would ask the engine room to give him all she had: the ship's highest speed through the danger zone. All hands on deck. Water canons and fire hoses and at the ready.
"But the most important thing," Christodoulou says now, was his decision to "empower" the ship's officers and crew. At the cusp of the danger zone, the men on the
-- most of them from India -- would vote on whether to steam ahead or abort and head south for the tip of Africa. "It was their decision, not mine, to asses the risk at that time based on what they were seeing and hearing." If there were a sudden burst of pirate activity in the neighborhood, for example, the captain could make the call to split.
In the event, at the cusp of the GOA, the men of the Biscaglia chose "go."
Thirty-six hours later, at five minutes past midnight on the day after Thanksgiving, Christodoulou was awoken by a phone call from his outsourced technical manager (responsible for ship logistics like food and fuel), based in Singapore. Latitude 13:54 North, longitude 49:09 East, in the heart of GOA, the
, the manager said, had been "unlawfully boarded."
Despite all the carefully planned "defensive and counter measures," Christodoulou says, "at the end of the day, a loud speaker and a water hose are no match for an AK-47 and a rocket-propelled grenade."
WHEN PIRATES ATTACK: SCENES FROM A HIJACKING
According to the International Maritime Bureau's 2008 annual report on world piracy, the attack occurred at about a quarter to eight in the morning, local time.
Flashes of hearsay, of details cobbled from secondary sources: Two speed boats carrying 11 or 12 men (no one seems to know for sure, except, probably, the pirates themselves), overtook the
in the Gulf of Aden. Slow and low, the ship had fallen two hours behind the convoy led by the French naval frigate. The people on the skiffs, most of them apparently teenagers, carried AK-47s and a rocket-propelled grenade launcher -- the de rigueur weaponry of Somalia's pirate squad.
The ship's alarm sounded; the captain sent a distress signal from the bridge. The French warship received the signal, and two helicopters -- one French and one German -- launched, en route to intercept the
A naval chopper confronts a pirate skiff in a separate incident in the photo above.
The captain gave instructions to the helmsman. The ship went hard to starboard and then hard to port -- an S-turn -- an attempt to kick up a wake. The wake was meant to hinder or, best case, capsize the skiffs. It didn't. Bullets sprayed the wheelhouse. Windows shattered. The
security-guard specialists, two ex-marines, one ex-paratrooper, all three British, aimed the LRAD. They unleashed its noise-ray. The pirates did not collapse in skull-clutching anguish. "It was a total waste of time," one of the guards later said. (The LRAD people have disputed this characterization.)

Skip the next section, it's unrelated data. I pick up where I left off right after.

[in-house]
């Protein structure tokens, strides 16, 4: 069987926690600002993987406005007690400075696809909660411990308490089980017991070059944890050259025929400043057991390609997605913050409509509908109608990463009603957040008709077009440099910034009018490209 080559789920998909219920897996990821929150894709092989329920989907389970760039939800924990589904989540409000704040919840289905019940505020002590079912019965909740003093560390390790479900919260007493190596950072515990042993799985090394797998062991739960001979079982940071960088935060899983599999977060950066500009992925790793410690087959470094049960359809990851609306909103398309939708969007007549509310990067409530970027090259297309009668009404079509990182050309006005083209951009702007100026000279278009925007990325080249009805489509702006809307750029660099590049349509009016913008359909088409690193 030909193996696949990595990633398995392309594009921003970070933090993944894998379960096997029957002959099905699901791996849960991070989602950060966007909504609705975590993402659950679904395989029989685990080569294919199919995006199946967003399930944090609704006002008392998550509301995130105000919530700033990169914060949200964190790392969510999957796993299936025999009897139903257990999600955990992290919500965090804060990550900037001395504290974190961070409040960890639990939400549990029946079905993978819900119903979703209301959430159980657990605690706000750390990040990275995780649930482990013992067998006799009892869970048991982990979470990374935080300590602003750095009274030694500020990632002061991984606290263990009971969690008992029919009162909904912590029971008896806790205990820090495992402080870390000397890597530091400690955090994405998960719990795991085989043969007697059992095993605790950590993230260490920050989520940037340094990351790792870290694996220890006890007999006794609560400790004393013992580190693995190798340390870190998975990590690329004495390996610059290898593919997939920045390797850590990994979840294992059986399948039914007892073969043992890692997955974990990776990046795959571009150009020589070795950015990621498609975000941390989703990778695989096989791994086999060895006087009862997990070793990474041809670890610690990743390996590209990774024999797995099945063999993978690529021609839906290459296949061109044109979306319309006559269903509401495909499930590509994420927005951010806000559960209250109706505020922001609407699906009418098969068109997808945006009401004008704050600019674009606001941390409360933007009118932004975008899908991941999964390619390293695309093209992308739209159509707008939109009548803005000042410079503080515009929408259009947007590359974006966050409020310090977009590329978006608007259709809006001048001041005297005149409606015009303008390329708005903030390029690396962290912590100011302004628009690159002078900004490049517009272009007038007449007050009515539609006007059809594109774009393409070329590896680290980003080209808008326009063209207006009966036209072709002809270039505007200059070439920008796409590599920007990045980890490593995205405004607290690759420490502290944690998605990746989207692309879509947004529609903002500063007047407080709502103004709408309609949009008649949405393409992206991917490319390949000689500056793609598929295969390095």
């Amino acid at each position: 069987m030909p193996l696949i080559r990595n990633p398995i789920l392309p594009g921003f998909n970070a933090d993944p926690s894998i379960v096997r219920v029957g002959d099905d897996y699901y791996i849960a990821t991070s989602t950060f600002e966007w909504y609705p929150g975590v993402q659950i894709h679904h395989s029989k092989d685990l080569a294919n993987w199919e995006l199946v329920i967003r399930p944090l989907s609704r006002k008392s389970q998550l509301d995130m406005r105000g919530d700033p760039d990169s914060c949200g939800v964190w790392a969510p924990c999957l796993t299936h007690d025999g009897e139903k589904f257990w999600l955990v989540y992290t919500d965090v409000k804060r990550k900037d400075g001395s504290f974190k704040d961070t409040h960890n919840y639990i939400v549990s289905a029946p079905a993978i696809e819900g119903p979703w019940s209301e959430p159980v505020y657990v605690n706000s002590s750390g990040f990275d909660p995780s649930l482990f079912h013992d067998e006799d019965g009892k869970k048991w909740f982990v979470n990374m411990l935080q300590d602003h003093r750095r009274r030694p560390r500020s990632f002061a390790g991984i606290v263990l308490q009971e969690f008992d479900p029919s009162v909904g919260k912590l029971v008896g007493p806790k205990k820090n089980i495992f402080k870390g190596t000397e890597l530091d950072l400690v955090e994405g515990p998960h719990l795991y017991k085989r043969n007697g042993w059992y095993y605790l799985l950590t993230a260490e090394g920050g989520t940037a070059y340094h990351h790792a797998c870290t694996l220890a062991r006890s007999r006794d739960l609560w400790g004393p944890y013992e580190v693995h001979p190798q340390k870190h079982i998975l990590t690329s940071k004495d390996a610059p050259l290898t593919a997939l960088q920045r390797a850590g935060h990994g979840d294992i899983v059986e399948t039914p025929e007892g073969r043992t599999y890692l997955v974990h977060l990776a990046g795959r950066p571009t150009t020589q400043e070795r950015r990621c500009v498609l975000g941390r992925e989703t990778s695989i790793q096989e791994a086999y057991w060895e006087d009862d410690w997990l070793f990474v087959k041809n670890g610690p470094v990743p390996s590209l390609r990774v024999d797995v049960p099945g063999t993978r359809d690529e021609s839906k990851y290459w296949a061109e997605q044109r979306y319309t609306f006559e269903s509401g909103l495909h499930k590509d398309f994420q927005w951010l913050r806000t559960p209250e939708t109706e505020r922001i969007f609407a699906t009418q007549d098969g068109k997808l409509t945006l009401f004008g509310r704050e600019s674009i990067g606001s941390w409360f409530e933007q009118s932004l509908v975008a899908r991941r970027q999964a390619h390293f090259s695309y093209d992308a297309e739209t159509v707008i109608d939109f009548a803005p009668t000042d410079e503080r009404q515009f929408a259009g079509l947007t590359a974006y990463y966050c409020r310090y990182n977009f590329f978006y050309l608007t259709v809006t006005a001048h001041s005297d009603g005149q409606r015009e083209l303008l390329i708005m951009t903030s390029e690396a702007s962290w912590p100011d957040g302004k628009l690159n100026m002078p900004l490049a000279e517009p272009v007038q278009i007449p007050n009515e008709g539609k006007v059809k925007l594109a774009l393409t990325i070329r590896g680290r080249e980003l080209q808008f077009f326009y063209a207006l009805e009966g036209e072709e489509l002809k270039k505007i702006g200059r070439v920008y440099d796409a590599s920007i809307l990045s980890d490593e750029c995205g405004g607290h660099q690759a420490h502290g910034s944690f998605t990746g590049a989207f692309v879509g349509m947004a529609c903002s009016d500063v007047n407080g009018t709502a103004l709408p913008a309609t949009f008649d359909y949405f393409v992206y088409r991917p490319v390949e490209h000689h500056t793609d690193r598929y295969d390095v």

Two grenades detonated on the deck. No one was injured; damage was light. Smoke rose from the deck and turned the air acrid. The security guards found a few scaffolding poles, put them on their shoulders and fired their flare guns -- red balls whooshing -- through the shafts -- MacGyver bazookas. The bazookas, however, were "wildly inaccurate."
The day was sunny and warm.
Seized pirate armaments are pictured above.
Fire hoses gushed from at least nine points around the ship -- white jets of water arching and spitting into the calm blue GOA in what appears, in photographs taken from one of the naval helicopters, like some great uncorked display of celebration -- a fireboat in New York Harbor on the Fourth of July.
A ladder went up the side of the
. The razor wire, to the ascending pirates, presented no particular challenge. Nor did the cascading water. Six men, perhaps more, clamored onto the deck from the ladders.
The helicopters kept their distance, thudding in the background, for fear of provoking the teenagers into shooting the crew. The 28 members of the crew had already assembled at their prearranged emergency muster point on the bridge. The security guards did the same on the "monkey deck," the roof of the superstructure. The pirates pointed their Kalashnikovs at the crewmen, who knelt, hands on heads. The security guards, standing above, jumped 50 feet into the GOA, an area known for sharks. The pirates shot at the guards swimming in the water.
"Let me just say something," says Christodoulou. "They absolutely did the right thing by jumping. In World War I, in World War II , sometimes there was what's called an open city. They fight, they fight, they fight. When they realized that they couldn't win this fight, many times the defenders evacuated the city to save the citizenry, the infrastructure, the buildings. Those guys, people thought it was cowardice, and I will tell you it was not cowardice."